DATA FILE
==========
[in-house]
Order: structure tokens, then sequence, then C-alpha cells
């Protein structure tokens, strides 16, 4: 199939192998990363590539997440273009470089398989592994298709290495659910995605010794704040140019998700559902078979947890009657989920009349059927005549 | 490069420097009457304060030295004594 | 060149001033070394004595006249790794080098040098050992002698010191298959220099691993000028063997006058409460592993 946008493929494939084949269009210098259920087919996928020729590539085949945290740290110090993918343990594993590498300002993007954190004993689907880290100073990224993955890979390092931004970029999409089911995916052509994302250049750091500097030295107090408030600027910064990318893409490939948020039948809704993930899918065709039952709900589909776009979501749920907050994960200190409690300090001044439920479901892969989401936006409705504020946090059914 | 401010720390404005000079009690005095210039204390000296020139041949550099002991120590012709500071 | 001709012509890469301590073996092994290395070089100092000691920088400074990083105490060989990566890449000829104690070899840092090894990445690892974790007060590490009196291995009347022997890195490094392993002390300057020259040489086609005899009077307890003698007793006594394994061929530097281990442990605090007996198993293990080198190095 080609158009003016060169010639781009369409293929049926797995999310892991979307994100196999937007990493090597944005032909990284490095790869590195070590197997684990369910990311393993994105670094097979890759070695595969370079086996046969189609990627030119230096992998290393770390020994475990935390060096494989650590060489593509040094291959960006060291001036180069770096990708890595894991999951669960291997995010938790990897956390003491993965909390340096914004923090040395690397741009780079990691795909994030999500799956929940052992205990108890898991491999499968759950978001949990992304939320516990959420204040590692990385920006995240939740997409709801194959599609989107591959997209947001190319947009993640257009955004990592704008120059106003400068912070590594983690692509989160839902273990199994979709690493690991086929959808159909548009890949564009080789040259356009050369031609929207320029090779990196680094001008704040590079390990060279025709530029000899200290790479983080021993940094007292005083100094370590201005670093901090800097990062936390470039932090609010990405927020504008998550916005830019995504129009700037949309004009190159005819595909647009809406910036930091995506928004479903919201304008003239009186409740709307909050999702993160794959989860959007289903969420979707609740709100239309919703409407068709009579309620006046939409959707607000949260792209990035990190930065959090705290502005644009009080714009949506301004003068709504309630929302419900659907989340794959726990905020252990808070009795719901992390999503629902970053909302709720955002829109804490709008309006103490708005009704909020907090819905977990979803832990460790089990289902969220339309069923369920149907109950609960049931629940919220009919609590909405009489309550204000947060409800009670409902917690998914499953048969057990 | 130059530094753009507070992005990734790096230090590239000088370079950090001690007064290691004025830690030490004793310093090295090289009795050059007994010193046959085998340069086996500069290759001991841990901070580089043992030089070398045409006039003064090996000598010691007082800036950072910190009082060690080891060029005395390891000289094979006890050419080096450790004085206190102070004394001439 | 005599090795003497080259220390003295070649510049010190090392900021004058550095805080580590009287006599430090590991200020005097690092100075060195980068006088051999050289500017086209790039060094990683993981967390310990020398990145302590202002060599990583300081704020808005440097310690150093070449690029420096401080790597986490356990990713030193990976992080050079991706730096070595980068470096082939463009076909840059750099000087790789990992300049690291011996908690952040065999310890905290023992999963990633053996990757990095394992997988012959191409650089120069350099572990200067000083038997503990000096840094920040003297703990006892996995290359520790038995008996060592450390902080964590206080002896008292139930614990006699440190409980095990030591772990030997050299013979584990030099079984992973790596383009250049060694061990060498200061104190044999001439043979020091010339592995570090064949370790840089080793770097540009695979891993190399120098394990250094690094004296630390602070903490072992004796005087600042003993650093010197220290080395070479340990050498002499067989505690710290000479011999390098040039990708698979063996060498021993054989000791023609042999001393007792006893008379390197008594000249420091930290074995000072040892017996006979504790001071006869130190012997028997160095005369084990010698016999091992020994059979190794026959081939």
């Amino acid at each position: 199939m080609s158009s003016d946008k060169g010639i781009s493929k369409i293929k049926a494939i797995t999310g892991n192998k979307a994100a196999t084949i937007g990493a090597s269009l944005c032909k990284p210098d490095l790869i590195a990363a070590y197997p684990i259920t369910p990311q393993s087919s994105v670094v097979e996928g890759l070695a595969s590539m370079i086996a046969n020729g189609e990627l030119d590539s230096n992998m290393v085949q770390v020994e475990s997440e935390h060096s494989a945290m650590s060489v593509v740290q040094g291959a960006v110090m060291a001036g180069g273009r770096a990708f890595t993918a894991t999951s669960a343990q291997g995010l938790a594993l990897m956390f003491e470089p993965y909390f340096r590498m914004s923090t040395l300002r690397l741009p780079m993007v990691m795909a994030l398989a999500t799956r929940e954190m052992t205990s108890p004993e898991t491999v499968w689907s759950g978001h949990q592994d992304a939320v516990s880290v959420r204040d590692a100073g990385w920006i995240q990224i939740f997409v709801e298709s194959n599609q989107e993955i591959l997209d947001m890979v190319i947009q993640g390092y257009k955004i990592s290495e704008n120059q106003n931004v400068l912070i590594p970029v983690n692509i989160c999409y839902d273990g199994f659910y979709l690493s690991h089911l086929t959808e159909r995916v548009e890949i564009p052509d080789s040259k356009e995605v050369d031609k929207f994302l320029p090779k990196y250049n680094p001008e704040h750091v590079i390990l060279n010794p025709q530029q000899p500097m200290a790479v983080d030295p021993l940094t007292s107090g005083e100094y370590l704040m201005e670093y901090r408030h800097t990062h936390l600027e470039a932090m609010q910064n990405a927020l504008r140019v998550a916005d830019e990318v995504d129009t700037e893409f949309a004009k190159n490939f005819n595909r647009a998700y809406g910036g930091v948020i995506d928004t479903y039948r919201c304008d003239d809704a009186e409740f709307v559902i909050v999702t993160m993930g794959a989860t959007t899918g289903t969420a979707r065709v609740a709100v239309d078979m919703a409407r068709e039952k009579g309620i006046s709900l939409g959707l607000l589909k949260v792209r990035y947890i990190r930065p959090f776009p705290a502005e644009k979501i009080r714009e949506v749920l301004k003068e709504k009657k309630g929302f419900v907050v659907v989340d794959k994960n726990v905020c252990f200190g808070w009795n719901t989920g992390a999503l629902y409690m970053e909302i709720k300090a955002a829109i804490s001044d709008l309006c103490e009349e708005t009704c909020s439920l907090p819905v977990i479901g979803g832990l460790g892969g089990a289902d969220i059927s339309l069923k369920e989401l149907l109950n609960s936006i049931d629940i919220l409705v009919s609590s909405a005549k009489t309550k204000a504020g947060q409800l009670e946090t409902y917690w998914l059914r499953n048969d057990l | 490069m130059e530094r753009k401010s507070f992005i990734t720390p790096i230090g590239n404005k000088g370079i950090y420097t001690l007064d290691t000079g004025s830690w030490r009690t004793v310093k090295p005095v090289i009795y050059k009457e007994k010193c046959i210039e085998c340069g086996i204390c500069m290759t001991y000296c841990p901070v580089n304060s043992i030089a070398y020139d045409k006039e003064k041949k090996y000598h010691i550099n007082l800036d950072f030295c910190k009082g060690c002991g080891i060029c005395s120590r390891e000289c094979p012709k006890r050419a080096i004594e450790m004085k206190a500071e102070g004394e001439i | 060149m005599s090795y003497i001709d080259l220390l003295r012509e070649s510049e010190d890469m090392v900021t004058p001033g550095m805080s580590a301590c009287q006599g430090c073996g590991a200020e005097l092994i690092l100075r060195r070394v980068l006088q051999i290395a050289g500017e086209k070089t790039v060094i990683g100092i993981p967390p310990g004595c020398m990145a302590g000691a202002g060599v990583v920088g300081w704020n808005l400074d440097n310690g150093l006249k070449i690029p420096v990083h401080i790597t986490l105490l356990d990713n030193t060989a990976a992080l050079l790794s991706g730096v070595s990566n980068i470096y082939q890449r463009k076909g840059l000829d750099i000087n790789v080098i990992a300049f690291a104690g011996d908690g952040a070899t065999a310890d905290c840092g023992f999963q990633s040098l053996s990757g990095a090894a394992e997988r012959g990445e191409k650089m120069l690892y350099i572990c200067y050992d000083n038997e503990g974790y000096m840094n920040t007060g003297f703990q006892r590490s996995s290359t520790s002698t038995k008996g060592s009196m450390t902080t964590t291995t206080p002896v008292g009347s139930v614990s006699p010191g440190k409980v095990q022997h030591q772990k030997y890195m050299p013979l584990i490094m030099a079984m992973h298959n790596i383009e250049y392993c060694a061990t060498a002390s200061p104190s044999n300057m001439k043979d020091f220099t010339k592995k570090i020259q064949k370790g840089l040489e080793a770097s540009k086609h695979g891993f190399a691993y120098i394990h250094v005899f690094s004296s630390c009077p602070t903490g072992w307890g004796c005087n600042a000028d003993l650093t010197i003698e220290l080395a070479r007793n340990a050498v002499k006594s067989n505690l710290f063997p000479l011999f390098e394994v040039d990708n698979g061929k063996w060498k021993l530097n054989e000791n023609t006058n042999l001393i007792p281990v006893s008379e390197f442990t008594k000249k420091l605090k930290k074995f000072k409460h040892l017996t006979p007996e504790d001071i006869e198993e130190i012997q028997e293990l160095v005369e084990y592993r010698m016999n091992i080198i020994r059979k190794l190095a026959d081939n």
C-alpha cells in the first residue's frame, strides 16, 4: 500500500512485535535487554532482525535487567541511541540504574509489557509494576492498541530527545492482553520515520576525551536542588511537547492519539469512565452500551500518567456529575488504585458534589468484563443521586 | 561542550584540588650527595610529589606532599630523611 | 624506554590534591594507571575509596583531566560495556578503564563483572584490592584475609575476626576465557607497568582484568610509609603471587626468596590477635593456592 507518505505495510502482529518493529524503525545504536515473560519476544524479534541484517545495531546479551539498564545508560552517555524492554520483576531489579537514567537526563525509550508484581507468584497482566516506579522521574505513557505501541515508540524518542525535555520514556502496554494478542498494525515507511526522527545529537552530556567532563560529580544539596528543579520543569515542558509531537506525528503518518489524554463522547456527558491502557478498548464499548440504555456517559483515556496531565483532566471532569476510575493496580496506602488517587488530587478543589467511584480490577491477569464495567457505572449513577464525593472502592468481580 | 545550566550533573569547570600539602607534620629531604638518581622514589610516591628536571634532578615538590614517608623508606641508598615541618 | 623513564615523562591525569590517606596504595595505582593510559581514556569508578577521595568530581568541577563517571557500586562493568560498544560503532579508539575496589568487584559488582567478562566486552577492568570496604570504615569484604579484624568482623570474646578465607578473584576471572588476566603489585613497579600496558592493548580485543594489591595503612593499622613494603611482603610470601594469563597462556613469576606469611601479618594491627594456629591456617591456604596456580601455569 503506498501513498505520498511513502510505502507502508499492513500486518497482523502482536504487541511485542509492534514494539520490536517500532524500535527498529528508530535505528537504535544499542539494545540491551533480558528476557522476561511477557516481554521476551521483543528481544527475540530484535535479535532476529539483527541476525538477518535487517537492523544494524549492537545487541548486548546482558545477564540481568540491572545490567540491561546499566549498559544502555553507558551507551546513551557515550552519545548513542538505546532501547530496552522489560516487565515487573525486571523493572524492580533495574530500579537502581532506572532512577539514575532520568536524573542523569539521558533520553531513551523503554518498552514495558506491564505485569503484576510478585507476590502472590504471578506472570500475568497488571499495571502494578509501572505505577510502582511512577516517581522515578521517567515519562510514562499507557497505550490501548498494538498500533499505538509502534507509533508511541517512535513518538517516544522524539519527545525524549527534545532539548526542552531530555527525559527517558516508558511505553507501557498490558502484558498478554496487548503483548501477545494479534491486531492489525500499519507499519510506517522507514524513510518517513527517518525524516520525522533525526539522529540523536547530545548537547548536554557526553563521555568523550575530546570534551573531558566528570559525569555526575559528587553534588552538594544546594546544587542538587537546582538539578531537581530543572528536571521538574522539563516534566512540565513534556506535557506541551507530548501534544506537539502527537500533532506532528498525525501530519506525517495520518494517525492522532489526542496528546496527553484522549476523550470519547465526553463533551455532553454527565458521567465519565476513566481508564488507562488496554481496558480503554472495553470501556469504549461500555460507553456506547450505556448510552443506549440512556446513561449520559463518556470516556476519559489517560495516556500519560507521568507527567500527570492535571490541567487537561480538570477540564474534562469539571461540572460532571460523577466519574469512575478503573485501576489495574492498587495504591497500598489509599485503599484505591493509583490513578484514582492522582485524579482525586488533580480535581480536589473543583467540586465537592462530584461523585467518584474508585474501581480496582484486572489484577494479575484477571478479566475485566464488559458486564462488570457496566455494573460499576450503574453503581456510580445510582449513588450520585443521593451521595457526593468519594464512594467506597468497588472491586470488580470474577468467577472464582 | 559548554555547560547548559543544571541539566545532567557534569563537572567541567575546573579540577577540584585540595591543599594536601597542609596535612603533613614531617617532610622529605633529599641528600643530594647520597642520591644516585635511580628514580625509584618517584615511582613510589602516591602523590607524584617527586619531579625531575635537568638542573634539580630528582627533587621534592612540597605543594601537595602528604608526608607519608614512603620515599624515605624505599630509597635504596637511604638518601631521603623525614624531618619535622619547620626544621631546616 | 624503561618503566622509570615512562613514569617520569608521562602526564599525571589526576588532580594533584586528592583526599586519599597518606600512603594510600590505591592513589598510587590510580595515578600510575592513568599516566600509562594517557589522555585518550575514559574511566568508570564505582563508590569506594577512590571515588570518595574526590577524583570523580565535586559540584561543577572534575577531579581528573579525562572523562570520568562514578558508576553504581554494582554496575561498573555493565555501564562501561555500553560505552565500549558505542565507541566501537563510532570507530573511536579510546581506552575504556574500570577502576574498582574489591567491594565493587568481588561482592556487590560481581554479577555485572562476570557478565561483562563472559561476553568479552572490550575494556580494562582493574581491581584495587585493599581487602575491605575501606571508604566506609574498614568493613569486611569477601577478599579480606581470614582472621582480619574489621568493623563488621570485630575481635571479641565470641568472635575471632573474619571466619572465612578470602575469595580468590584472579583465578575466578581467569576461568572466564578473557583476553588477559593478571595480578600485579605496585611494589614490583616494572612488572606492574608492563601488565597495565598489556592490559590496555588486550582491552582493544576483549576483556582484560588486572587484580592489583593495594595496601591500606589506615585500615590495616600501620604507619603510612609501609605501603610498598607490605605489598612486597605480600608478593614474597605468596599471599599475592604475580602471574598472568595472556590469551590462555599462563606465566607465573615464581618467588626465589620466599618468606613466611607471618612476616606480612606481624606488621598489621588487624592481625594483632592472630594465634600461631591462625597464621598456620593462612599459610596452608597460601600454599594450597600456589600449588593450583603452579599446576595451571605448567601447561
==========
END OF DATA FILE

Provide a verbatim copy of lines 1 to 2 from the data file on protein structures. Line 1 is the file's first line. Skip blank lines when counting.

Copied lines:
[in-house]
Order: structure tokens, then sequence, then C-alpha cells